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United States Court of Appeals For the First Circuit No. 18-1818 STARR SURPLUS LINES INSURANCE COMPANY, as Subrogee to ADVANCEPIERRE FOODS, INC., Plaintiff, Appellant, v. MOUNTAIRE FARMS INC., Defendant, Appellee. APPEAL FROM THE UNITED STATES DISTRICT COURT FOR THE DISTRICT OF MAINE [Hon. Jon D. Levy, Chief U.S. District Judge] Before Lynch, Stahl, and Barron, Circuit Judges. Eileen K. Bower, with whom James J. Sanders, Emily A. Golding, Clyde & Co US LLP, Paul C. Catsos, Elizabeth K. Peck, and Thompson Bowie & Hatch LLC were on brief, for plaintiff-appellant. Kevin King, with whom John J. Deboy, Neil K. Roman, Covington & Burling LLP, David B. McConnell, Joseph G. Talbot, and Perkins Thompson PA were on brief, for defendant-appellee. April 3, 2019 BARRON, Circuit Judge. the District of Maine by the This appeal concerns a suit in insurer of a chicken products manufacturer to recoup the losses that it paid to the manufacturer for the losses that the manufacturer incurred when its products were recalled following a salmonella outbreak. Subrogated to the rights of the manufacturer, the insurer sought damages from the manufacturer's chicken supplier for claims under Maine law for breach of warranty and strict product liability. those claims, the insurer's complaint In support of alleged that the manufacturer received two truckloads of raw chicken from the supplier that was contaminated with Salmonella Enteriditis and was therefore "defective" under Maine law. The supplier filed a motion to dismiss, which the District Court granted as to all claims. The District Court did so after ruling that the complaint's allegations did not suffice to plausibly allege that the raw chicken that the supplier sent to the manufacturer was "defective." The District Court also concluded that the insurer's strict liability claim was independently barred by the economic loss doctrine. We affirm. I. The insurer is Starr Surplus Lines ("Starr"). Starr is subrogated to the rights that its insured, AdvancePierre, had under a contract with Mountaire Farms ("Mountaire"). Starr's complaint alleges the following facts, which we accept as true in reviewing - 2 - the grant of a motion to dismiss. See Fantini v. Salem State Coll., 557 F.3d 22, 26 (1st Cir. 2009). Mountaire is a regional fresh chicken producer located in North Carolina. In December 2014, Mountaire entered into a contract (the "Contract") with AdvancePierre, which is a national manufacturer of "value-added proteins and sandwich products to foodservice, retail, AdvancePierre's schools, products are and sold convenience under various channels." brand names, including Barber Foods. Mountaire chicken parts to agreed under the AdvancePierre's Contract Barber Portland, Maine (the "Portland Facility"). to Foods deliver raw facility in In February 2015, Mountaire shipped 120,000 pounds of fresh boneless chicken breasts to the Portland Facility in connection with three separate purchase orders that AdvancePierre made under the Contract. AdvancePierre logged each purchase order, which was assigned a unique lot number, into its computer system, along with the supplier information and the time and date that the products that had been ordered were received. The fresh chicken that AdvancePierre purchased from Mountaire was "contaminated with Salmonella Enteritidis at the time of delivery to AdvancePierre." chicken products, from such Mountaire as frozen to produce raw AdvancePierre used this value-added stuffed - 3 - chicken raw breasts chicken (e.g., "Chicken Kiev, Chicken Cordon Bleu, [Chicken Stuffed with] Broccoli Cheese"), at the Portland Facility. Between February and June of 2015, clusters of individuals (initially a total of six) in Minnesota and Wisconsin became infected with Salmonella Enteritidis. These cases were reported to the federal Food Safety Inspection Service ("FSIS") on June 24, 2015. Through genetic testing, the FSIS identified "PFG pattern combinations" of the salmonella pathogen in all six of these patients that were "unique and new to the [Center for Disease Control ("CDC")] Pulse Net Database." unique PFG pattern combinations to The FSIS then linked the chicken AdvancePierre at the Portland Facility. products made by Later, the FSIS learned of two additional individuals who had contracted a Salmonella Enteritidis infection after being exposed to AdvancePierre products produced at the Portland Facility on the same production dates as the products linked to the other infected individuals. Based on this testing, the FSIS issued a public health alert on July 1, 2015. On July 2, 2015, AdvancePierre initiated a recall with respect to 58,320 pounds of chicken products made on specific dates in 2015 at the Portland Facility. "[A]t the insistence of [the] FSIS," AdvancePierre soon thereafter expanded the recall to encompass a total of 1,707,494 pounds of raw chicken products produced by AdvancePierre at the Portland Facility on - 4 - specific production dates between February 2015 and May 2015. Using its chicken computer products system, AdvancePierre associated with the determined Salmonella that the Enteritidis outbreak and the subsequent recall were made with chicken from the two truckloads of raw chicken parts that Mountaire had supplied in February 2015. As a result of the recall, AdvancePierre incurred losses in excess of $10 million, "including but not limited to return and destruction of the recalled chicken products, lost sales opportunities, loss of business, and loss of customers." Starr paid AdvancePierre $10 million for the losses that it had sustained in connection with the recall. Starr subrogated to the rights of AdvancePierre under the Contract with Mountaire. Starr then filed suit against Mountaire in Cumberland County Superior Court in Maine. Starr brought claims under Maine law for breach of the implied warranty of merchantability, see Me. Rev. Stat. tit. 11, § 2-314, breach of the implied warranty of fitness for a particular purpose, see id. § 2-315, and strict product liability, see Me. Rev. Stat. tit. 14, § 221, based on the allegation that AdvancePierre the was chicken that contaminated Mountaire with had Salmonella supplied to Enteritidis. Mountaire removed the action to the United States District Court for the District of Maine on the basis of diversity jurisdiction. See 28 U.S.C. § 1332(a). - 5 - Mountaire filed a motion to dismiss for failure to state a claim under Federal Rule of Civil Procedure 12(b)(6), which the District Court granted as to all claims. See Starr Surplus Lines Ins. Co. v. Mountaire Farms Inc., No. 2:18-CV-00067-JDL, 2018 WL 3676839, at *3 (D. Me. Aug. 2, 2018). The District Court concluded that, under Maine law, salmonella is an inherent, unavoidable, and recognized component of raw chicken that is eliminated by proper cooking methods and that the complaint failed plausibly to allege that the chicken from Mountaire was contaminated with any pathogen other than such salmonella. See id. The District Court thus concluded that Starr's complaint did not sufficiently allege a "defect" in the chicken from Mountaire, as it was required to do in order to state a claim for breach of warranty and strict product liability. See id. The District Court also determined that Starr's strict liability claim was independently barred by the economic loss doctrine, which precludes recovery in tort for economic loss unaccompanied by personal injury or property damage. See id. at *3-4. Starr then filed this timely appeal. II. We review the grant of a motion to dismiss de novo. See Schatz v. Republican State Leadership Comm., 669 F.3d 50, 55 (1st Cir. 2012). We "accept[] all well-pleaded facts as . . . true and draw[] all reasonable inferences in favor of [the non-moving party]." Fantini, 557 F.3d at 26. - 6 - "We may augment these facts and inferences with data points gleaned from documents incorporated by reference into the complaint, matters of public record, and facts susceptible to judicial notice." Haley v. City of Boston, 657 F.3d 39, 46 (1st Cir. 2011). In undertaking our review, we first set aside legal conclusions and those factual allegations "too meager, vague, or conclusory to remove the possibility of relief from the realm of mere conjecture." In re Curran, 855 F.3d 19, 25 (1st Cir. 2017) (internal quotation marks omitted). We then consider whether the remaining well-pleaded allegations are "sufficient to support the reasonable inference misconduct alleged." that the defendant is liable for the García-Catalán v. United States, 734 F.3d 100, 103 (1st Cir. 2013) (citations and internal quotation marks omitted). III. We begin with Starr's breach of warranty claims. Under Maine law, "in order to maintain a claim for breach of the implied warranties of merchantability and fitness for particular purpose," the "plaintiff must show some defect in the product at the time it was sold." Walker v. Gen. Elec. Co., 968 F.2d 116, 119 (1st Cir. 1992) (citing Lorfano v. Dura Stone Steps, Inc., 569 A.2d 195, 197 (Me. 1990); Faulkingham v. Seacoast Subaru, Inc., 577 A.2d 772, 774 (Me. 1990); Sylvain v. Masonite Corp., 471 A.2d 1039, 1040–41 (Me. 1984)) (footnotes omitted). - 7 - Starr's challenge to the dismissal of its breach of warranty claims turns in part on whether the complaint plausibly alleges that the raw chicken that Mountaire supplied to AdvancePierre -- as opposed to the chicken products that AdvancePierre made Salmonella Enteritidis. using that raw chicken -- contained But, the success of Starr's challenge does not turn only on the plausibility of that allegation. Starr accepts that, under Maine law, raw chicken that contains salmonella that can be eliminated by proper cooking cannot be considered "defective." See, e.g., Kobeckis v. Budzko, 225 A.2d 418, 423-24 (Me. 1967) (holding that raw pork containing trichinar was not defective because "[t]he usual use of meat as a food is when implied . . . on pork . . . is cooked, the not sale reasonably when of fit raw" uncooked for human and the pork . . . is consumption "warranty that only the when properly cooked"); see also Craten v. Foster Poultry Farms Inc., 305 F. Supp. 3d 1051, 1064 (D. Ariz. 2018) ("It is undisputed that Salmonella occurs naturally in chicken and that the bacteria are killed through proper cooking[,] . . . which is how raw chicken products are intended to be used."); Leno v. Ehli, 339 N.W.2d 92, 99 (N.D. 1983) (noting that "it is common knowledge that there is a danger of illness from eating poultry which has not been properly prepared"); González Cabán v. JR Seafood, 132 F. Supp. 3d 274, 287 (D.P.R. 2015) (noting that Salmonella is a "natural" material in chicken). Thus, Starr's challenge to the dismissal of its claims - 8 - may succeed only if the complaint plausibly alleges that the raw chicken that Mountaire sold to AdvancePierre was contaminated with a type of salmonella that would persist despite proper cooking. And there, as we will explain, the complaint comes up short.1 In attempting to make the contrary case, Starr does not dispute that "[t]he allegations in the . . . complaint do not" once mention cooking, let alone "include a direct allegation that" the chicken from Mountaire was contaminated with a type -- insofar as there is such a type -- of salmonella resistant to proper cooking. Cardigan Mountain Sch. v. New Hampshire Ins. Co., 787 F.3d 82, 85 (1st Cir. 2015). complaint lays concluding. out a Instead, Starr argues that the plausible circumstantial case for so But, while "'circumstantial evidence often suffices' to render an asserted claim plausible in the pleading context," id. at 87 (quoting García-Catalán, 734 F.3d at 103), that is not the case here. In arguing otherwise, Starr first points to the complaint's allegation that, "[t]hrough genetic testing, the FSIS identified PFG pattern combinations . . . in all of six of the 1 The parties do dispute whether Maine law applies the "foreign-natural" test, see Kobeckis, 225 A.2d at 423, or the "reasonable expectation" test, see Estate of Pinkham v. Cargill, Inc., 55 A.3d 1, 5 (Me. 2012), to defective food product claims. We need not decide which test applies here, because we conclude that chicken containing salmonella that can be killed by proper cooking is not "defective" under either test. Nor does the plaintiff contend otherwise. - 9 - patients initially infected Wisconsin and Minnesota." with Salmonella Enteritidis in In that same vein, Starr also notes, the complaint alleges that "[t]hese genetic pattern combinations were unique and new to the [Center for Disease Control ("CDC")] Pulse Net Database, and enabled the FSIS to link the illnesses directly to products produced at AdvancePierre." But, "documents incorporated by reference into the complaint, matters of public record, and facts susceptible to judicial notice," Haley, 657 F.3d at 46, confirm that Salmonella Enteritidis is a common form of the salmonella pathogen that can be eliminated by proper cooking. See, e.g., Salmonella Enteritidis Infection, CDC Prevention Guidelines (March 1, 1992), https://wonder.cdc.gov/wonder/prevguid/p0000003/p0000003.asp (explaining that "if [the product] is thoroughly cooked, the Salmonella [Enteritidis] organisms will be destroyed and will not make the person sick"). Nor does the complaint at any point directly allege otherwise. Starr places great emphasis on the fact that the complaint alleges that the "genetic pattern combinations" of the salmonella pathogen found in the patients linked to the outbreak "were unique and new to the CDC Pulse Net Database." The complaint further alleges that these "unique and new" "genetic pattern combinations" "enabled the FSIS to link the illnesses directly to products produced at AdvancePierre." - 10 - But, the key question with respect to the viability of Starr's breach of warranty claims is not whether the type of salmonella alleged to have contaminated the chicken supplied by Mountaire was found in the persons who suffered the illnesses that led to the recall. The key question is whether that type of salmonella is resistant to proper cooking. The complaint's allegations concerning the "unique" genetic pattern combinations simply do not bear on that question. Starr next points to the complaint's allegation that a total of eight individuals in Minnesota and Wisconsin became infected with Salmonella Enteritidis after being exposed to products produced by AdvancePierre at the Portland Facility that contained the chicken from Mountaire. The complaint does not allege, however, that any of the eight patients contracted the Salmonella Enteritidis infection after eating properly cooked AdvancePierre chicken products or even after eating the products at all. In fact, Starr's counsel represented at oral argument only that the infected patients were "exposed" to AdvancePierre products containing the chicken at issue and conceded that the patients could have contracted the infections from merely touching the raw AdvancePierre chicken products. Nor does the complaint "refer[] to individuals with relevant knowledge who are recalling facts plausibly known to them" to help tip the allegations past the point of plausibility. Cardigan Mountain, 787 F.3d at 87. - 11 - These deficiencies are significant because, as we have already explained, the complaint makes no allegation -- directly -- that the type of salmonella found in the chicken linked to the infected eliminated by proper cooking. persons could not have been In the absence of any allegation of that sort, we do not see how the mere fact that those persons became ill from that type of salmonella after being "exposed" to the AdvancePierre chicken products provides a plausible basis for inferring that the type of salmonella that those products were contaminated with was of such a kind. Finally, Starr points to the complaint's allegations that the FSIS determined that the outbreak was severe enough to warrant a recall of the AdvancePierre products containing the chicken from Mountaire and "therefore [that] these products [from Mountaire] were § 381.1(b)(iii)." recalled chicken adulterated within the meaning of 9 C.F.R. Starr then proceeds to argue that "if the products simply contained [the type of] Salmonella that one expects to find in any chicken product, there would be no basis for the FSIS to find that the products were 'adulterated' and should be recalled because they were unfit for human consumption." In this way, Starr relies upon the allegations concerning the recall to make the case that the complaint states a valid claim, even if it is otherwise deficient in alleging that - 12 - the chicken was contaminated with a form of salmonella that could not be eliminated by proper cooking. Mountaire counters that we should set aside the complaint's allegation that the chicken from Mountaire "w[as] adulterated within the meaning of 9 C.F.R. § 381.1(b)(iii)" as conclusory. ("[T]he See Ashcroft v. Iqbal, 556 U.S. 662, 678 (2009) tenet that a court must accept as true all of the allegations contained in a complaint is inapplicable to legal conclusions."). But, even if we were to disagree with Mountaire on that point, it would not save Starr's case. Federal law governing recalls provides no basis for concluding that, if chicken is "adulterated within the meaning of 9 C.F.R. § 381.1(b)(iii)," then the chicken is contaminated with a type of salmonella that would persist despite proper cooking. The Poultry Products Inspection Act ("PPIA") prohibits the sale of poultry that is "adulterated," see 21 U.S.C. § 458(a)(2), and poultry is deemed "adulterated" under that statute "if it consists . . . of any filthy, putrid, or decomposed substance or is for any other reason unsound, unhealthful, unwholesome, or otherwise unfit for human food," id. § 453(g)(3); see also id. § 601(m)(3); 9 C.F.R. § 381.1(b)(iii). The only respect in which the complaint alleges that the chicken at issue was "adulterated" under the PPIA is that it "contained pathogens including Salmonella Enteritidis, which caused human illness. . . ." - 13 - But, as we have explained, neither the fact that the chicken from Mountaire was contaminated with Salmonella Enteritidis nor the fact that the products into which it was incorporated were linked to an illness outbreak permits the inference that the chicken from Mountaire was "defective" under Maine law. Nor does the complaint allege that the FSIS was required under the relevant federal laws to make -- or that the FSIS in this instance made -- any other determinations about the chicken products at issue. In fact, the published FSIS guidance materials cited by Mountaire confirm that the FSIS may in some instances deem poultry products to be "adulterated" under the PPIA merely because the "products are associated with an illness outbreak." HAACP Plan Reassessment for Not–Ready–To–Eat Comminuted Poultry Products and Related Agency Verification Procedures Notice, 77 Fed. Reg. 72,686, 72,689 (Dec. 6, 2012); see also Craten, 305 F. Supp. 3d at 1059-60. Thus, the mere fact of the FSIS-orchestrated recall does not give rise to the plausible inference that the type of salmonella found in the AdvancePierre chicken products could not be eliminated by proper cooking. The fact of the recall might simply reflect that the FSIS linked particular chicken products to an outbreak of salmonella. We recognize that "this is a commercial case between two businesses," and we do not mean to suggest that, as a categorical matter, "a seller of raw chicken products has no recourse against - 14 - a raw chicken supplier when the federal government determines that the supplied chicken is adulterated and warrants a massive Recall." But, after considering "the cumulative effect of the factual allegations contained in the complaint," A.G. ex rel. Maddox v. Elsevier, Inc., 732 F.3d 77, 82 (1st Cir. 2013) (citation and internal quotation marks omitted), we conclude that Starr failed to allege "something more than facts showing that a claim is conceivable," In re Curran, 855 F.3d at 27. We therefore affirm the District Court's dismissal of Starr's breach of warranty claims. IV. Starr's complaint also alleges, separate from its breach of warranty claims, that Mountaire is strictly liable for selling "raw chicken products to AdvancePierre in a defective condition that was unreasonably dangerous in a way not contemplated or expected by users and consumers" in violation of Me. Rev. Stat. tit. 14, § 221. Section 221 allows a plaintiff to recover in tort from a seller "for physical harm" to the plaintiff "or to his property" resulting from "goods or products [sold] in a defective condition unreasonably dangerous to the user or consumer or to his property." Id. A plaintiff "alleging damage or injury from a faulty or defective product" may, as Starr did here, bring "[a] lawsuit [under Maine law] . . . based on a number of theories, - 15 - including . . . strict liability . . . and breach of warranty." Oceanside at Pine Point Condo. Owners Ass'n v. Peachtree Doors, Inc., 659 A.2d 267, 269–70 (Me. 1995) (citation and footnote omitted). Under either theory, though, the plaintiff still must show that the product at issue was "defective" under Maine law. Here, as we have explained, the complaint does not sufficiently plead facts permitting us to plausibly infer that the raw chicken that Mountaire sold to AdvancePierre was contaminated with a type of salmonella that could not be eliminated by proper cooking and thus was defective under Maine law.2 Nor does Starr contend that its strict liability claim may survive if we conclude that the complaint fails to allege facts that could suffice to show that the chicken supplied by Mountaire to AdvancePierre was defective. We thus affirm the District Court's dismissal of Starr's strict liability claim on this basis alone. See MacDonald v. Town of Eastham, 745 F.3d 8, 11 (1st Cir. 2014) ("We are not bound by the district court's reasoning but, rather, may affirm an order of dismissal on any ground evident from the record."). We therefore do not reach the question whether the District Court correctly 2 As we noted earlier, the parties do dispute whether the "foreign-natural" test, see Kobeckis, 225 A.2d at 423, or the "reasonable expectation" test, see Estate of Pinkham, 55 A.3d at 5, applies under Maine law. But, neither party suggests that chicken that contains salmonella that can be killed by proper cooking methods is "defective" under either test. - 16 - determined that "[e]ven if . . . Starr's strict liability claim could survive these [defective product] tests, it is further barred by the economic loss doctrine." Starr Surplus Lines, 2018 WL 3676839, at *3-4. V. For Court's the dismissal liability claims. foregoing of reasons, Starr's breach we affirm the of warranty and Each party shall bear its own costs. - 17 - District strict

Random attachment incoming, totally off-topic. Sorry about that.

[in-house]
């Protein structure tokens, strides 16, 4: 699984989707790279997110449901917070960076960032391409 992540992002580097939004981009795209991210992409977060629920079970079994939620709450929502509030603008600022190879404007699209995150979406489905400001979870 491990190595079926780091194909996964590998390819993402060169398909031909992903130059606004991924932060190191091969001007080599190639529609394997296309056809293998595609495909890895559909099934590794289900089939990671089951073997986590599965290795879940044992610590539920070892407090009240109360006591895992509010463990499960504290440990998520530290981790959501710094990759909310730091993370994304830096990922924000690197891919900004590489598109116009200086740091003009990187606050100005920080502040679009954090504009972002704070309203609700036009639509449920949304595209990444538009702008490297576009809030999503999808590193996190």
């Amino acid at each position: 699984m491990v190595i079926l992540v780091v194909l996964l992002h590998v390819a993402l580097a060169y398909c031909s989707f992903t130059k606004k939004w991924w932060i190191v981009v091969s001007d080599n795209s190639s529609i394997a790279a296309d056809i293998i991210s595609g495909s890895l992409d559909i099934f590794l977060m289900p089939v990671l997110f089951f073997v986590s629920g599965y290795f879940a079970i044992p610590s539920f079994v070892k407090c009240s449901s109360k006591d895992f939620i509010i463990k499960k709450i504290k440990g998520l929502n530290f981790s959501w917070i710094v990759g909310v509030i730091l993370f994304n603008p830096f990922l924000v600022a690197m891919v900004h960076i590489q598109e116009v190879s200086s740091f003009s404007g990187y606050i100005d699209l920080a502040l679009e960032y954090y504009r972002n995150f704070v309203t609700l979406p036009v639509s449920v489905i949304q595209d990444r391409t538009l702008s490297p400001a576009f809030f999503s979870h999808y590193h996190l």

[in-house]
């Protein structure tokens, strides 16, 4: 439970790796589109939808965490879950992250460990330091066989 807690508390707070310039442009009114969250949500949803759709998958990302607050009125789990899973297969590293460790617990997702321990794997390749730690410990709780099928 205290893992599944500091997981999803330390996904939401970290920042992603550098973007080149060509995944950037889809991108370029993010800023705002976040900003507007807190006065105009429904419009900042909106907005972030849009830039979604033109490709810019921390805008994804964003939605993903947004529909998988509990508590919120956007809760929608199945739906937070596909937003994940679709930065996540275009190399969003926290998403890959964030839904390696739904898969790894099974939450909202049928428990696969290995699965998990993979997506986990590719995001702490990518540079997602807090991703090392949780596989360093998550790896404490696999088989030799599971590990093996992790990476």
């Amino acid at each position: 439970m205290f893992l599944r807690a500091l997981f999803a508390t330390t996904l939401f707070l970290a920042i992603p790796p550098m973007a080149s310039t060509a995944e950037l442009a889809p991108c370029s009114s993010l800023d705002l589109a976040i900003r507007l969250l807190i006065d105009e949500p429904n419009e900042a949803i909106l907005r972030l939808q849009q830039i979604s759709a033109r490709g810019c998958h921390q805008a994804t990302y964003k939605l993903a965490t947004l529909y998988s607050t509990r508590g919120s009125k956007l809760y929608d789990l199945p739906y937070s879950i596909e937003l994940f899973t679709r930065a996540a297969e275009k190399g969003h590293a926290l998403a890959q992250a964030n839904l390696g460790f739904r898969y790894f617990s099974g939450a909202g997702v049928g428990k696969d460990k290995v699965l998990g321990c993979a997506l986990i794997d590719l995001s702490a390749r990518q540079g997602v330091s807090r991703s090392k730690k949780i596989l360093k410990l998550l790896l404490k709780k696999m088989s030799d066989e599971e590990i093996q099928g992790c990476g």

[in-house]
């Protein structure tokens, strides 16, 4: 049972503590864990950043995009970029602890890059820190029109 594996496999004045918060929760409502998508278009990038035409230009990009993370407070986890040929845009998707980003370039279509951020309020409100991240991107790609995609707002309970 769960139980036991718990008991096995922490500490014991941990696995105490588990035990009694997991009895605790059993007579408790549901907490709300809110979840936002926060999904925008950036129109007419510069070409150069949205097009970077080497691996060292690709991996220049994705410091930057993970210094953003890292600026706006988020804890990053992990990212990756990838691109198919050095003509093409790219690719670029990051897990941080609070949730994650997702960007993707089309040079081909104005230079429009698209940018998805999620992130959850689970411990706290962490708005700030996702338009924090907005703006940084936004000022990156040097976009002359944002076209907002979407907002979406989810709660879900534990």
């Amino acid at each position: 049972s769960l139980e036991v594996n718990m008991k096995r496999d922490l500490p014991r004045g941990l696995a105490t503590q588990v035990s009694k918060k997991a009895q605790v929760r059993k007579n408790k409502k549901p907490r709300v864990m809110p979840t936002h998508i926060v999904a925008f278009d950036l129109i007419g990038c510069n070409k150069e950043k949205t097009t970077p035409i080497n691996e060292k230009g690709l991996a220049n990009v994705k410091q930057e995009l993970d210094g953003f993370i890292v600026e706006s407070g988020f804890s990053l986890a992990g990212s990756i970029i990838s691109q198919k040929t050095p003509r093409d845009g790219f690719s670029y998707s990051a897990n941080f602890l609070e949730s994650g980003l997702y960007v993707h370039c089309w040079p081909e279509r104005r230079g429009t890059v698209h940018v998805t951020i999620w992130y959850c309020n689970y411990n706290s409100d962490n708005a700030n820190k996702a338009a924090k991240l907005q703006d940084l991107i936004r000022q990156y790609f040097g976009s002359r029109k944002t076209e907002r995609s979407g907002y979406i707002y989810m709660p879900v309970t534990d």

Primary Holding
The First Circuit affirmed the district court's judgment granting Defendant's motion to dismiss this suit brought by the insurer of a chicken products manufacturer seeking damages from the manufacturer's chicken supplier for claims under Maine law of breach of warranty and strict product liability, holding that the district court did not err in dismissing the claims.